A man in Massachusetts is dead after eating black licorice, doctors say. It wasn't that the man ate the candy once and died, it was a habit that ultimately led to clogged arteries stemming from the treat. “Even a small amount of licorice you eat can increase your blood pressure a little bit,” said Dr. Neel Butala, a cardiologist at Massachusetts General Hospital who described the case in the New England Journal of Medicine.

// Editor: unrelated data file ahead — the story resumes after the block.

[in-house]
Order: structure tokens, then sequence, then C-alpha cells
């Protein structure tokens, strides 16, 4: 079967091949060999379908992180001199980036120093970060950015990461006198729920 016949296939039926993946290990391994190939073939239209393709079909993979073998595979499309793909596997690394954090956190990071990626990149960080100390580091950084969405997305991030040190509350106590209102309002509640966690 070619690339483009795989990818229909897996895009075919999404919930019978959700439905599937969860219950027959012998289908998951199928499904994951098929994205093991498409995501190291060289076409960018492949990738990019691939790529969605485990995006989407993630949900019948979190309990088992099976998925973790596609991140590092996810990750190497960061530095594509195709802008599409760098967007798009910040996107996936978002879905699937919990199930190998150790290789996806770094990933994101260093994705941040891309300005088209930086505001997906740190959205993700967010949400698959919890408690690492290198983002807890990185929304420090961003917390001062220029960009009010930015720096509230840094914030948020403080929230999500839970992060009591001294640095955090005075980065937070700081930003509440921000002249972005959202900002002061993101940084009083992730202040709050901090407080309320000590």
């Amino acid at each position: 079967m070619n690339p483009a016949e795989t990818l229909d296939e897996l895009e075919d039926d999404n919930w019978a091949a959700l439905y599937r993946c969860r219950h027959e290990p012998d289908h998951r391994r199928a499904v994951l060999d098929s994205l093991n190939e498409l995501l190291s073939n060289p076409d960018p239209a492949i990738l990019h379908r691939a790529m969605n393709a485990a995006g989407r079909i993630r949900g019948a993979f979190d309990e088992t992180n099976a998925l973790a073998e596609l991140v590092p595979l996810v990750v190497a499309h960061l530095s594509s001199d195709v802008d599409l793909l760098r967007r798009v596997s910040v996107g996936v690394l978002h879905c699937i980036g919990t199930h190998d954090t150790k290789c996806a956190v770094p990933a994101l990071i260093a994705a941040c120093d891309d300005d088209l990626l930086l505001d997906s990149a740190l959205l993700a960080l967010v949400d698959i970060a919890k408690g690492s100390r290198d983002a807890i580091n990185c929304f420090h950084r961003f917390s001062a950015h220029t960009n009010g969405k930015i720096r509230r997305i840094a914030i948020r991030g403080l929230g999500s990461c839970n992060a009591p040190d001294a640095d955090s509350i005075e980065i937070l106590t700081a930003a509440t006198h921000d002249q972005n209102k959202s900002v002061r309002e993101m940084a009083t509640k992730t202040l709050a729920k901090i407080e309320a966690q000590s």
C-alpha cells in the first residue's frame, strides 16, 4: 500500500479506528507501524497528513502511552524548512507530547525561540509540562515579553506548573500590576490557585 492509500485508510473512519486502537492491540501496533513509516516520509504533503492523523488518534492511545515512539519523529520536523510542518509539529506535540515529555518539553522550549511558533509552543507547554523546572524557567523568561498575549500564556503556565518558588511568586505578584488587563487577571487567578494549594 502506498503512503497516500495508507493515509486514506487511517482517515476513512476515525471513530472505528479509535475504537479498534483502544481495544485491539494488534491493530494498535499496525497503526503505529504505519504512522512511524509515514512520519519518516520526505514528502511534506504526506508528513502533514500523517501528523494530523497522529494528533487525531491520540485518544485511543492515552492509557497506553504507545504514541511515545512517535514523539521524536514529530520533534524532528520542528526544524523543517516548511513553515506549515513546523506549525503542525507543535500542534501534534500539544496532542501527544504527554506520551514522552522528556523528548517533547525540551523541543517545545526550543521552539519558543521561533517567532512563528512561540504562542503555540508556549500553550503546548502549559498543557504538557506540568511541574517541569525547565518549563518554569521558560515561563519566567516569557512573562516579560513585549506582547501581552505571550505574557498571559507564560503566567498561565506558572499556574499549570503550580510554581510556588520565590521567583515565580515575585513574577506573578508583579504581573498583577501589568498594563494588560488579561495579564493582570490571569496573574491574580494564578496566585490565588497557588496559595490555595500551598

The man was eating a bag and a half every day for a few weeks, which threw his nutrients out of whack and caused the 54-year-old man’s heart to stop. The FDA permits up to 3.1 percent of a food’s content to have glycyrrhizic acid, but many candies and other licorice products don’t reveal how much of it is contained per ounce, Butala said. The problem is glycyrrhizic acid, found in black licorice and in many other foods and dietary supplements containing licorice root extract. “It’s more than licorice sticks. It could be jelly beans, licorice teas, a lot of things over the counter. Even some beers, like Belgian beers, have this compound in it,” as do some chewing tobaccos, said Dr. Robert Eckel.
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